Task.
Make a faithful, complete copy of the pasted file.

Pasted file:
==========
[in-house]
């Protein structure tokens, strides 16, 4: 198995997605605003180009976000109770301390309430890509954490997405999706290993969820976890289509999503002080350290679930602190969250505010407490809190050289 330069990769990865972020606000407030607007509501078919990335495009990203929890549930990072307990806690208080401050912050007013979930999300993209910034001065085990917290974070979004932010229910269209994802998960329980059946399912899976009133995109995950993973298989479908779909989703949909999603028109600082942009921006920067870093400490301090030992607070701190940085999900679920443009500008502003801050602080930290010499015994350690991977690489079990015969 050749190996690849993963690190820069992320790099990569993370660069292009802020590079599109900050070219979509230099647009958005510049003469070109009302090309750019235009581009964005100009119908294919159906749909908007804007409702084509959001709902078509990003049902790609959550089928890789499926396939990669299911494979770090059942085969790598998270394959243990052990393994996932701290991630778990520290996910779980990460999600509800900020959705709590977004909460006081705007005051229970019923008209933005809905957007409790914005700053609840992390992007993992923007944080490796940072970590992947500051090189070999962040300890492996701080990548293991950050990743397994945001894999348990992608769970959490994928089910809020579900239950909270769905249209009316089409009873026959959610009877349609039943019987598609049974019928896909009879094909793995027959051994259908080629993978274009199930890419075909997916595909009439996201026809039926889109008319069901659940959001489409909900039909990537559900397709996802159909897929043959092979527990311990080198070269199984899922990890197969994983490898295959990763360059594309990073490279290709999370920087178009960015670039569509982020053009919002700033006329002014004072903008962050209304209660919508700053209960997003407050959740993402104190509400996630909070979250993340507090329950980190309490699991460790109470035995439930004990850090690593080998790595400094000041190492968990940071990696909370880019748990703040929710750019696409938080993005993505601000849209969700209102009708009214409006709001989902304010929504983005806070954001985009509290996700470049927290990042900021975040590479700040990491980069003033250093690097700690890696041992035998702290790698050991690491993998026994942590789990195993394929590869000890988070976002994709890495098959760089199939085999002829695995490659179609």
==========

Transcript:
[in-house]
């Protein structure tokens, strides 16, 4: 198995997605605003180009976000109770301390309430890509954490997405999706290993969820976890289509999503002080350290679930602190969250505010407490809190050289 330069990769990865972020606000407030607007509501078919990335495009990203929890549930990072307990806690208080401050912050007013979930999300993209910034001065085990917290974070979004932010229910269209994802998960329980059946399912899976009133995109995950993973298989479908779909989703949909999603028109600082942009921006920067870093400490301090030992607070701190940085999900679920443009500008502003801050602080930290010499015994350690991977690489079990015969 050749190996690849993963690190820069992320790099990569993370660069292009802020590079599109900050070219979509230099647009958005510049003469070109009302090309750019235009581009964005100009119908294919159906749909908007804007409702084509959001709902078509990003049902790609959550089928890789499926396939990669299911494979770090059942085969790598998270394959243990052990393994996932701290991630778990520290996910779980990460999600509800900020959705709590977004909460006081705007005051229970019923008209933005809905957007409790914005700053609840992390992007993992923007944080490796940072970590992947500051090189070999962040300890492996701080990548293991950050990743397994945001894999348990992608769970959490994928089910809020579900239950909270769905249209009316089409009873026959959610009877349609039943019987598609049974019928896909009879094909793995027959051994259908080629993978274009199930890419075909997916595909009439996201026809039926889109008319069901659940959001489409909900039909990537559900397709996802159909897929043959092979527990311990080198070269199984899922990890197969994983490898295959990763360059594309990073490279290709999370920087178009960015670039569509982020053009919002700033006329002014004072903008962050209304209660919508700053209960997003407050959740993402104190509400996630909070979250993340507090329950980190309490699991460790109470035995439930004990850090690593080998790595400094000041190492968990940071990696909370880019748990703040929710750019696409938080993005993505601000849209969700209102009708009214409006709001989902304010929504983005806070954001985009509290996700470049927290990042900021975040590479700040990491980069003033250093690097700690890696041992035998702290790698050991690491993998026994942590789990195993394929590869000890988070976002994709890495098959760089199939085999002829695995490659179609």